The Construction of Truth

Boler’s introduction in Digital Media and Democracy discusses the media and its power to make things true. The three opening quotes offer three different takes on the state of current news outlets and technologies and misinformation being passed around even faster because of it.
However, with the increase in access of technology, comes the access to more raw material (especially online). In the past, one was unable to dig up footage of a candidate contradicting himself (although it may have been recorded in a newspaper or other writing), but now almost everything ever recorded in any way can be found online. But while this may be true, Boler, as well as many of the other authors presented in the book, note that just because the information is available does NOT mean everyone has access to it. I think we often take our access to the Internet for granted and forget that a significant amount of the population does not have immediate access to everything available. Because of this, many people rely on traditional media (television, radio, newspapers) in order to gather information about what is happening outside of their home. The dangers of having only traditional means of access to information is that it is more “controlled.” Living in a world of spin, the idea of Truthiness is becoming more of a reality, and it is becoming more difficult to determine the biases of those who put out the news.

The introduction, overall, seems to set up a book filled with optimistic and pessimistic views of the current system, and I’d go as far as to say that it makes an attempt at balancing itself, but everything must be taken with a grain of salt, even a book telling you to do that very thing.

The most powerful message is the one of promoting accuracy.Hassan Ibrahim is quoted as saying “if you have a credible news outlet, people believe you and what you say is gospel truth. And if you get it wrong, then people get it wrong.” I’m up at 4 am and I have Reddit, Facebook, and Twitter open. Earlier today (yesterday), I saw a tweet from Wil Wheaton, a person with almost 2 million followers, that said Netflix had formed a Super PAC to support SOPA/PIPA:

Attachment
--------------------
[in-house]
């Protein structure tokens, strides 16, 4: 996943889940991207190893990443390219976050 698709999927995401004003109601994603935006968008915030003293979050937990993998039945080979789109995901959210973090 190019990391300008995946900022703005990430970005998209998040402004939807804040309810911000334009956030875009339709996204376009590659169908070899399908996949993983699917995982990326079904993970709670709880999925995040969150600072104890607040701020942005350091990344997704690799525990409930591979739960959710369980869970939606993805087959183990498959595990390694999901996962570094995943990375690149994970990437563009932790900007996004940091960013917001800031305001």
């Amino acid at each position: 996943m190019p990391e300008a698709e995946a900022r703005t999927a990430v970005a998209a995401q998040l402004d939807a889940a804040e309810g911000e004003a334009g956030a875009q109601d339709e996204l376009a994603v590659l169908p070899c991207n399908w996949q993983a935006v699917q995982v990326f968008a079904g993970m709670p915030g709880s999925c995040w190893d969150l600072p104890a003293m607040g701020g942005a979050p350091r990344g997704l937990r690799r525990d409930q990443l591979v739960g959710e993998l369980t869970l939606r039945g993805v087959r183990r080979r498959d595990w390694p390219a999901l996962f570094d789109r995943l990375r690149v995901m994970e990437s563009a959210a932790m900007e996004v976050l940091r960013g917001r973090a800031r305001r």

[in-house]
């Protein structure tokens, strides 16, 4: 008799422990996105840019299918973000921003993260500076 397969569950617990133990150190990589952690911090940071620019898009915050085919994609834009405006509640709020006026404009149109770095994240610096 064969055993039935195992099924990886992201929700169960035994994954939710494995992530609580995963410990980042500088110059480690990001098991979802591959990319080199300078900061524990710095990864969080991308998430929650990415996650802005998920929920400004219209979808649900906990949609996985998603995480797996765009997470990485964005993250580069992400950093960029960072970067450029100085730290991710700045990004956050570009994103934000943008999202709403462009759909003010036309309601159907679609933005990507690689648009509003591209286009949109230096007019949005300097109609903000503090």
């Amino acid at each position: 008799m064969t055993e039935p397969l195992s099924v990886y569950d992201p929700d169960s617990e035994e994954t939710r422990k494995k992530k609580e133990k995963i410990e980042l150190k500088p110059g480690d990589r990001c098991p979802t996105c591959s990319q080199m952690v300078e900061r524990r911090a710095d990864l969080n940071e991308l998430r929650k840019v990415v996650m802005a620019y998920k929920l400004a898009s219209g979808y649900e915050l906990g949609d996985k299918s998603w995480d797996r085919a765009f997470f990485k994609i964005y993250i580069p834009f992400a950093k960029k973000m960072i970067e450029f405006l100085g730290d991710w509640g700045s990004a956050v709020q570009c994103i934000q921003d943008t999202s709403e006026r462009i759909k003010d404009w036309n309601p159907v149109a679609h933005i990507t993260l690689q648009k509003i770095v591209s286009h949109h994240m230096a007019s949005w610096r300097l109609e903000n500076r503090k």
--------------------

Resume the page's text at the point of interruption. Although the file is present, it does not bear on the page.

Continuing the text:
I didn’t pay much attention to the tweet, thinking I’d look into it when I had time, but I definitely did not question it. I thought it was a bad move, but meh. Sometimes companies make bad decisions. Later, I got on Reddit and read an article that said completely the opposite, and I went back to check Wheaton’s feed.
While he corrected himself, I had not seen the second feed on my feed until I went back specifically to look at the original.
Maybe Twitter isn’t what we would traditionally call a reliable news source, but the number of retweets and favorites for the first tweet outnumber the one correcting it (at least at 5am today). This reflects exactly what the article is warning about, and this isn’t even an extreme case. It’s a bit much to expect your average Joe (be he famous or not) to be an accurate reporter of the news because he doesn’t have fact checkers, and this is where traditional media outlets excel, or at least where they should in theory.

We keep looking towards technology to be our savior, but having access to information isn’t helpful if we don’t know how to sift through it, and this is where the media should be helping us. Unfortunately, many have agendas or a desire to appeal to certain audiences that hinder the spread of what I would call “good news.”

(P.S. My Google Doc Link for my final project first draft will be found HERE soon…hopefully)


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